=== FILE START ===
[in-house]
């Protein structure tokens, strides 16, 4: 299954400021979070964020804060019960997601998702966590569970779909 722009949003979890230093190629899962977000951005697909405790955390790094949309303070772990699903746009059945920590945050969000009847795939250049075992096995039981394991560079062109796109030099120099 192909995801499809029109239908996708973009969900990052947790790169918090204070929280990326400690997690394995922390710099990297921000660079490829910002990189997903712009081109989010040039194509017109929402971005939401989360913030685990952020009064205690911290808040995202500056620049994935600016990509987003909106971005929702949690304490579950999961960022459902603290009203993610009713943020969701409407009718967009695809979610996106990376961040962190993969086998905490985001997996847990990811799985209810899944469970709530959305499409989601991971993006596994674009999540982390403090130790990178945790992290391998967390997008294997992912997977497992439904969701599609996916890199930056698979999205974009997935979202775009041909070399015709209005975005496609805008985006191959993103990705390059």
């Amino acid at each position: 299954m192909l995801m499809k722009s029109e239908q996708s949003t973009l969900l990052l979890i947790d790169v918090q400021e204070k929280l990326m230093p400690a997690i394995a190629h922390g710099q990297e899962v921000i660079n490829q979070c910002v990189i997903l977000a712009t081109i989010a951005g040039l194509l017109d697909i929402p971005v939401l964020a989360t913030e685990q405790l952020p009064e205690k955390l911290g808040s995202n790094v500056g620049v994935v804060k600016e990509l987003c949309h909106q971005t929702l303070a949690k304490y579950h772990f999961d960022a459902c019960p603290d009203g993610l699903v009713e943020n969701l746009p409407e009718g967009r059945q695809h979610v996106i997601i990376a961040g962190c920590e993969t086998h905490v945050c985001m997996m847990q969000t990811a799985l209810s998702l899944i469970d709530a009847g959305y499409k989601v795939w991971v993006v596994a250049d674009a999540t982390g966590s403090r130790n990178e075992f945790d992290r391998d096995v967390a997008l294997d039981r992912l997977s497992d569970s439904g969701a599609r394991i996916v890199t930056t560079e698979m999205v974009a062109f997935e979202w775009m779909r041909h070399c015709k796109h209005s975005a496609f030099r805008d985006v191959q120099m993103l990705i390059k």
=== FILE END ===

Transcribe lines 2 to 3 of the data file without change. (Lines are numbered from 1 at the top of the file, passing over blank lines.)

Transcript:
């Protein structure tokens, strides 16, 4: 299954400021979070964020804060019960997601998702966590569970779909 722009949003979890230093190629899962977000951005697909405790955390790094949309303070772990699903746009059945920590945050969000009847795939250049075992096995039981394991560079062109796109030099120099 192909995801499809029109239908996708973009969900990052947790790169918090204070929280990326400690997690394995922390710099990297921000660079490829910002990189997903712009081109989010040039194509017109929402971005939401989360913030685990952020009064205690911290808040995202500056620049994935600016990509987003909106971005929702949690304490579950999961960022459902603290009203993610009713943020969701409407009718967009695809979610996106990376961040962190993969086998905490985001997996847990990811799985209810899944469970709530959305499409989601991971993006596994674009999540982390403090130790990178945790992290391998967390997008294997992912997977497992439904969701599609996916890199930056698979999205974009997935979202775009041909070399015709209005975005496609805008985006191959993103990705390059």
């Amino acid at each position: 299954m192909l995801m499809k722009s029109e239908q996708s949003t973009l969900l990052l979890i947790d790169v918090q400021e204070k929280l990326m230093p400690a997690i394995a190629h922390g710099q990297e899962v921000i660079n490829q979070c910002v990189i997903l977000a712009t081109i989010a951005g040039l194509l017109d697909i929402p971005v939401l964020a989360t913030e685990q405790l952020p009064e205690k955390l911290g808040s995202n790094v500056g620049v994935v804060k600016e990509l987003c949309h909106q971005t929702l303070a949690k304490y579950h772990f999961d960022a459902c019960p603290d009203g993610l699903v009713e943020n969701l746009p409407e009718g967009r059945q695809h979610v996106i997601i990376a961040g962190c920590e993969t086998h905490v945050c985001m997996m847990q969000t990811a799985l209810s998702l899944i469970d709530a009847g959305y499409k989601v795939w991971v993006v596994a250049d674009a999540t982390g966590s403090r130790n990178e075992f945790d992290r391998d096995v967390a997008l294997d039981r992912l997977s497992d569970s439904g969701a599609r394991i996916v890199t930056t560079e698979m999205v974009a062109f997935e979202w775009m779909r041909h070399c015709k796109h209005s975005a496609f030099r805008d985006v191959q120099m993103l990705i390059k």